Thanks, I now realize that differing discussions should be placed elsewhere.
  11. ajb, The O.P. question assumes that there was a big bang in the first place. Even the most prominent version of the BB model now does not necessarily include a "bang" beginning, only a hot dense beginning. The dark energy hypothesis is still an open question that I believe will be resolved by the reformulation of the Hubble Formula as I stated in posting #18. Hoyle's Steady State model also includes an expanding universe which many BB followers do not realize. As for me I think the observable universe is not expanding which if valid would make the first part of the O.P. question not relevant. Note: there accordingly would be a different explanation for redshifts. The second part of his question I think is relevant no matter what cosmological model one adheres to: why is there something rather than nothing? For this I gave my answer in posting #6 ---------------------------------------- corrected "dark matter" to dark energy
  12. (bold added) According to BB models in general, the observable universe should not be uniform in density. For observing most of it we must look back in time. In an expanding universe model (expanding distances between galaxies) the universe should have been eight times more dense 7 billion years ago (the volume of a sphere pi x r^3). As you said the universe appears to be of a uniform density no matter how far back in time we look, which I also think is what we have observed. The direct implication, I believe, is that the universe may not be expanding at all, which would also explain contradictions of entropy as questioned by the O.P. If so there would be a different reason for the observed redshifts. There does seem to be a contradiction IMO concerning continuously increasing entropy, the standard model, and what is being observed. If the universe is not expanding then gravity could seemingly keep pace with entropy to accordingly find the equilibrium that we may be now observing.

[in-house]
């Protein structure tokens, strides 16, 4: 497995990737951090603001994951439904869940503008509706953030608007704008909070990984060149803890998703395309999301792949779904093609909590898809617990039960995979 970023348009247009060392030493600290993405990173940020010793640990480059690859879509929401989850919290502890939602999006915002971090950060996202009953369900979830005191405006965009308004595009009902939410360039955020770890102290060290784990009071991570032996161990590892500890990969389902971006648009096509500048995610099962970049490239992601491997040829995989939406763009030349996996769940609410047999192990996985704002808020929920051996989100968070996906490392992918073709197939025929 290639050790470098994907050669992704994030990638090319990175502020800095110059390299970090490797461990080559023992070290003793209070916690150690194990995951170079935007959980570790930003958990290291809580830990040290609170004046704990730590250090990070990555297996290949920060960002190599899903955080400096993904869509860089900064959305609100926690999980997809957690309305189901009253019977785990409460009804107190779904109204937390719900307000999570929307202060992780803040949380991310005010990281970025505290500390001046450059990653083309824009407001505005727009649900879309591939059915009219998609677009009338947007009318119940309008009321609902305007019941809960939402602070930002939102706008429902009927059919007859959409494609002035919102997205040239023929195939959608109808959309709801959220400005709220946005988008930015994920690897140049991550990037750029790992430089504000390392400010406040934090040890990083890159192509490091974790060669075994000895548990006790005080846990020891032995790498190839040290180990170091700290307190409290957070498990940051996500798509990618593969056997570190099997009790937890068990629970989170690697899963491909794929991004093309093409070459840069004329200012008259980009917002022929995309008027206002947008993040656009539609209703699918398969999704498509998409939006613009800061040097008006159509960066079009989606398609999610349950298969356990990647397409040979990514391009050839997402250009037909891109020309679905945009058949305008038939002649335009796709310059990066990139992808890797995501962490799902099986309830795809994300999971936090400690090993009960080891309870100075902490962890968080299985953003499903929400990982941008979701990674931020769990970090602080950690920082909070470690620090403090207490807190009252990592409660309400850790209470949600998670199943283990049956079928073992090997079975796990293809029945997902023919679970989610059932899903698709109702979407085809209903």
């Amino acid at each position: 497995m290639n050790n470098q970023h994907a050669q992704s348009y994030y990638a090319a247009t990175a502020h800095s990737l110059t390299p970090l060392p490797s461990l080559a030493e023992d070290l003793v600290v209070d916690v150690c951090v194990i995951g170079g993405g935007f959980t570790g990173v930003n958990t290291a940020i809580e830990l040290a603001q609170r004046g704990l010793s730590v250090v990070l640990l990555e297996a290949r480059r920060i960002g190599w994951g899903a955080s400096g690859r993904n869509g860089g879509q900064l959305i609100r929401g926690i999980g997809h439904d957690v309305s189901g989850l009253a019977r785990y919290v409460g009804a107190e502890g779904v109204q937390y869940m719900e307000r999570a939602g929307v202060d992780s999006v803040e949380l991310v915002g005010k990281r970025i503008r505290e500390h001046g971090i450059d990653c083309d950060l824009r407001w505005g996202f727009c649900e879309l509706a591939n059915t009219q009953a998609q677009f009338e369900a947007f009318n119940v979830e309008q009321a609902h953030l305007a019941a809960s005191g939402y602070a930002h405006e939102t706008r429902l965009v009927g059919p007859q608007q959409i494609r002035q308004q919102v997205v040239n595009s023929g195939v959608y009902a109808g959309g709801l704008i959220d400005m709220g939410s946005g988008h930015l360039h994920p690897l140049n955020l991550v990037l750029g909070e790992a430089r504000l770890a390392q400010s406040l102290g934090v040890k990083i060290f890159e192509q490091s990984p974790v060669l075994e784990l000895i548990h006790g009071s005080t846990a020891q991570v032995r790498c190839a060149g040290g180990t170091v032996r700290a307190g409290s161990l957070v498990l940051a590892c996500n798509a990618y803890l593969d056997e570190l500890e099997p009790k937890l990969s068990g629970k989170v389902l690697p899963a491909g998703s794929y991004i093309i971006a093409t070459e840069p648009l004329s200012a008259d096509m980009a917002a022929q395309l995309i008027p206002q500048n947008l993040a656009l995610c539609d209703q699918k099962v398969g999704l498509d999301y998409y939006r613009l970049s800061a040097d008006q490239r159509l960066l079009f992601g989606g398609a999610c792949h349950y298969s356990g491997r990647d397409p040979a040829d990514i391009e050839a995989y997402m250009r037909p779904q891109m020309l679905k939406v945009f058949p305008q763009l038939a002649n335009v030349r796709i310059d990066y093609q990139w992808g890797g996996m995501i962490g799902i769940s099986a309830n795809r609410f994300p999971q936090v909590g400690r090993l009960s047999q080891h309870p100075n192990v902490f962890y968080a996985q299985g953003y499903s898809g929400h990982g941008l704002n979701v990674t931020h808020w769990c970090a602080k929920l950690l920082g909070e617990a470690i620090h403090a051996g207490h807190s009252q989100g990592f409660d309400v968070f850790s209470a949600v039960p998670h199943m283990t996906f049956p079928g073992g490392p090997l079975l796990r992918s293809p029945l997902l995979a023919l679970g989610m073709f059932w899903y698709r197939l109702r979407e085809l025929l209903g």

13. Thanks for the correction. I've seen Occam spelled a number of different ways but for that posting maybe I just made up my own version of the spelling, or maybe my right hand just did not know what my left brain was doing I have not heard of the idea of old appearing galaxies being used to test models of dark energy. Thanks, I will have to research it. I believe dark energy and dark matter are not real but can be explained away simply by "slight justifiable changes" of formulations concerning the Hubble formula and GR.
  14. I agree Chris, Your quotation seems like a good summary according to the standard model perspective. I showed my skepticism because I am skeptical concerning the standard L CDM model or any BB version for that matter. The OP question involves increasing entropy over time and is based, I believe, upon theory alone and has no observational basis which I believe adds to his and others questioning of such cosmological interpretations which require increasing entropy over time. regards Forrest
  15. pantheory

    Ether model